5 Soil Principles of Regenerative Agriculture
Soil health, plant health, and in many ways planet health come down to having healthy soil biology. The diversity of life in ours soils is astounding making up about a quarter of the planet's biodiversity. The story of our agriculture is in many ways a story of war on this diversity. The story of our future agriculture has to be about turning that around.
The 5 Soil Principles of Regenerative Agriculture are for farmers to follow in order not to be at war with this diversity. They are all aimed at building healthy soil biology. These 5 principles can be applied to almost all types of farming and in all contexts.
1. Minimum Disturbance - to put it simply don't break their house, don't smash it with ploughs and spades and don't douse it with deadly chemicals. For 10 000 years ploughing has been an integral part of farming and for 10 000 years we have bean breaking up the structure of the soil and breaking all the fungal mycelia that provide the communication network for life underground. In addition to this disturbing of soil also accelerates the combustion of soil organic mater, moving carbon from the soil into the atmosphere.
The application of pesticides and synthetic fertilisers similarly wrecks havoc with soil biology, hampering its ability to perform its vital tasks.
2. Keep it covered - with its abundance of life soil is a living entity and it needs a skin to protect it from the sun, the wind and the rain. Aside from the massive problem of soil loss from erosion bare soil also kills soil biology. Our soils need to be covered in a skin of mulch and living plants to ensure healthy soil biology. For too much of the year our agricultural fields are left bare and most of our orchards and vineyards are kept bare of all other plant life all year round. In addition to this all this bare soil is highly detrimental to the small water cycle, which ultimately translates into less localised rainfall (see the Soil Carbon Sponge).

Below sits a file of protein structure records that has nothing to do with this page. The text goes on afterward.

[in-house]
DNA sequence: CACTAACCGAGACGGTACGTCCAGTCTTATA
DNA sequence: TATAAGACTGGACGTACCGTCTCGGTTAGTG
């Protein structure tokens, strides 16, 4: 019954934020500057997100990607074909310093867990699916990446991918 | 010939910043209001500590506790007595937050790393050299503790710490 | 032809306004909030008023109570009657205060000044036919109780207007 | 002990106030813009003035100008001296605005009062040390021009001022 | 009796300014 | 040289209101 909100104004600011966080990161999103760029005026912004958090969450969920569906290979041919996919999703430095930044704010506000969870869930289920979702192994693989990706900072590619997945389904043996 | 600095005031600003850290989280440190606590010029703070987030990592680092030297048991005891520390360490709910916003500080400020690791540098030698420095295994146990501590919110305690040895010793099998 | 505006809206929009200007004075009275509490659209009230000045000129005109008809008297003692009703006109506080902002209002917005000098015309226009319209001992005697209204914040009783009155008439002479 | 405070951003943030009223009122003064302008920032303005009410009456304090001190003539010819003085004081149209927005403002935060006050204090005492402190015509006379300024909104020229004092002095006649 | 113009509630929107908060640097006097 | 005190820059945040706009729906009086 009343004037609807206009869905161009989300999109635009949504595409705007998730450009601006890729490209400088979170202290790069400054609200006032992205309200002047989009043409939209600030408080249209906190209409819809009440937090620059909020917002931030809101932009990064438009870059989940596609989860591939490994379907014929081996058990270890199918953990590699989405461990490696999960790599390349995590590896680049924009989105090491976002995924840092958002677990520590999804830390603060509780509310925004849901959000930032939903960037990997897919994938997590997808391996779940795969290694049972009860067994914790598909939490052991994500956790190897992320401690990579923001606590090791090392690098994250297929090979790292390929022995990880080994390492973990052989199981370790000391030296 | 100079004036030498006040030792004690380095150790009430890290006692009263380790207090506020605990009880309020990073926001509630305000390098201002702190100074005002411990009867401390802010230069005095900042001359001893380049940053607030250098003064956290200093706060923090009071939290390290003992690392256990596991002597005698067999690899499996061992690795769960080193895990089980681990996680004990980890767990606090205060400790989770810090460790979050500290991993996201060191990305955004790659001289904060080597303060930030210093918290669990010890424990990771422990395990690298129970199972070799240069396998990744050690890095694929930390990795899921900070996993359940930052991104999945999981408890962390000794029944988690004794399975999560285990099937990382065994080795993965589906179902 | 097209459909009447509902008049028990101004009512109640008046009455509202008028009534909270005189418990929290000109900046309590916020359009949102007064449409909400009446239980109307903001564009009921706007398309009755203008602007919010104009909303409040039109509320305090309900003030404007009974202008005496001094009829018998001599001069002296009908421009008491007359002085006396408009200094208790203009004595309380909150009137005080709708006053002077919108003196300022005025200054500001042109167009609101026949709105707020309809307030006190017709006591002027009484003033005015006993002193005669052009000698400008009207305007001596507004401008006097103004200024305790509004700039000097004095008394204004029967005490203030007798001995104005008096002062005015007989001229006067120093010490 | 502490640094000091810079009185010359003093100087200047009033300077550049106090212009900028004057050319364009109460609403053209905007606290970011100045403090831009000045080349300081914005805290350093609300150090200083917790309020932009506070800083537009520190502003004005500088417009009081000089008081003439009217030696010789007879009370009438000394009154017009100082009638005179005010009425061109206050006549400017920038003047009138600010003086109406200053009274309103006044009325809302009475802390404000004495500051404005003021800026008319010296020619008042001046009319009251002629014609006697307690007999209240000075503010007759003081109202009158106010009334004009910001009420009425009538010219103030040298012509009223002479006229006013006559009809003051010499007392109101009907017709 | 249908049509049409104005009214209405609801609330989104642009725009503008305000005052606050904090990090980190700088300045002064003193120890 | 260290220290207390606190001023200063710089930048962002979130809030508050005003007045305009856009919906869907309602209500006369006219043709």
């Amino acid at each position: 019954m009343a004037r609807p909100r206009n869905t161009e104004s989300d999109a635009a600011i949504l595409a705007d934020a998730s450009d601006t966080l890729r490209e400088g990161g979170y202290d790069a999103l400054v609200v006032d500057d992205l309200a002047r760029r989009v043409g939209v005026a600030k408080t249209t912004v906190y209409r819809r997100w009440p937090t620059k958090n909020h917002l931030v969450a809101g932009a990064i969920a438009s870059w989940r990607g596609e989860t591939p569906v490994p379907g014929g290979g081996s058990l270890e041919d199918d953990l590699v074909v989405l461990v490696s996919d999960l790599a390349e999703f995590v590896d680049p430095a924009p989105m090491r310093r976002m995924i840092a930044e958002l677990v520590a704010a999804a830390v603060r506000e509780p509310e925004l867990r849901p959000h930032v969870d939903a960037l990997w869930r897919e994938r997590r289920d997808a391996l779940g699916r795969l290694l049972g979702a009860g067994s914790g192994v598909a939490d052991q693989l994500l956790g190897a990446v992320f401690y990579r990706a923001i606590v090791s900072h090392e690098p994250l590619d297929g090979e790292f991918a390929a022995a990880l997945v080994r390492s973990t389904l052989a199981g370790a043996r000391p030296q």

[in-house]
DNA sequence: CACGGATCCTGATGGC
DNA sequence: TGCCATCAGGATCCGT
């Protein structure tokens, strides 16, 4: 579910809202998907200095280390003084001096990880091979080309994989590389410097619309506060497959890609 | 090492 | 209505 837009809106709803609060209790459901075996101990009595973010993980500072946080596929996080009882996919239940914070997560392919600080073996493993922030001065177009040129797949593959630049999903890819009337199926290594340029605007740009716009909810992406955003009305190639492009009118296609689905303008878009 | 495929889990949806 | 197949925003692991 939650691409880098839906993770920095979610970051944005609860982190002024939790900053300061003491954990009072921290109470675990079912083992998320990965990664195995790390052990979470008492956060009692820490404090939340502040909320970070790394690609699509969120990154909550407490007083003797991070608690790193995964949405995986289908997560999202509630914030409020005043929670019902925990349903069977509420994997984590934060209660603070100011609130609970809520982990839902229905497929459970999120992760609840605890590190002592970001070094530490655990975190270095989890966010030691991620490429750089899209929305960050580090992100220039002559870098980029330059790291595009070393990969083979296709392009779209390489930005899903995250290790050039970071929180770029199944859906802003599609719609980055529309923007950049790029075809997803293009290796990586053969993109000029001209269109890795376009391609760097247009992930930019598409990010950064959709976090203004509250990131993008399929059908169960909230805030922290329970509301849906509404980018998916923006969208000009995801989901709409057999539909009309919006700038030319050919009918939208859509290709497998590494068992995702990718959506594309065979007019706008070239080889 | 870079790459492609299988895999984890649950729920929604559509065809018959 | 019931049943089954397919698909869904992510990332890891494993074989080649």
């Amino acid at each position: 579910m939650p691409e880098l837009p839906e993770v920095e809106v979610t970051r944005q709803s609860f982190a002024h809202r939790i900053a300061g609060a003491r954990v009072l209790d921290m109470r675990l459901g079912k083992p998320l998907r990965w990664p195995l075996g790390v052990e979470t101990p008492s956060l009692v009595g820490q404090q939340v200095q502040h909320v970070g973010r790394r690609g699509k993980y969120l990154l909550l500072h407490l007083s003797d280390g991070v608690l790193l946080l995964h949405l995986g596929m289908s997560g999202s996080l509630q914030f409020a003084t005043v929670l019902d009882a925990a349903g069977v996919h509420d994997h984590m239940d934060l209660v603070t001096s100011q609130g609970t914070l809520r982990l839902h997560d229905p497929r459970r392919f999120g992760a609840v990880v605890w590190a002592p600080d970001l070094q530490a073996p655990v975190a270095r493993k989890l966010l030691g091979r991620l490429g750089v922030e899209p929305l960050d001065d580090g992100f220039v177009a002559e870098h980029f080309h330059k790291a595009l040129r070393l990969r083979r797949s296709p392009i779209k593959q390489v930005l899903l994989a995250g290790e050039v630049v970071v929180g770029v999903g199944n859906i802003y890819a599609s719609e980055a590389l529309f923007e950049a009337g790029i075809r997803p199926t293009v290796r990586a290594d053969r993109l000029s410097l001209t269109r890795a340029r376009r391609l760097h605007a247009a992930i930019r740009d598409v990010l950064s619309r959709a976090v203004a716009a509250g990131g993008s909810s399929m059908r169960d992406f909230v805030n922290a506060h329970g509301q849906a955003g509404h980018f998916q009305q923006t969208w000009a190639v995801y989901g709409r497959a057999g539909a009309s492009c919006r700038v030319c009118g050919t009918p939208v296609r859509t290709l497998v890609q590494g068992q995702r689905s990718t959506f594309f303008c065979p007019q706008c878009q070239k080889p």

3. Diversity - as plant interactions are researched more and more the incredible importance of diversity is being brought to the fore. Plants grown in mixed family groups out perform mono crops, are more resilient to drought, are more resilient to pests and are more resilient to disease. Diverse plants not only utilise different parts of the soil and access different minerals from the soil but they also work with and build different microbial communities, creating more diverse soil biology. These benefits are not just for themselves, via fungal pathways they are made available to the other plants growing with them. This soil biology needs a varied diet, which can be provided by crop rotation, intercropping and the use multi-species covers. In addition to this pollinator areas, trees and hedges provide more diversity and other benefits.
4. Living root - soil biology is primarily fed from the root exudates of plants. So important is soil biology for plants that they contribute 40% of the energy they make to feeding soil biology. If you don't have a living root in the ground your soil biology is not being fed. Most row crop fields around the world have a living root for only 4 months of the year. Cover crops are crucial for extending this period.
5. Incorporate animals - all farms used to be mixed farms and animals, especially cattle, sheep, goats, chickens and pigs were crucial in maintaining the farm fertility. With the advent of industrial agriculture we removed the animals from the farms and confined them over concrete, replacing the fertility they used to provide with synthetic fertilisers. Animals are mobile bio-degraders that very rapidly produce nutrient rich compost, taking plant material that is not available to soil biology and almost instantly breaking it down and making it available. This results in stimulating the soil biology to a higher level and improving ecosystem function.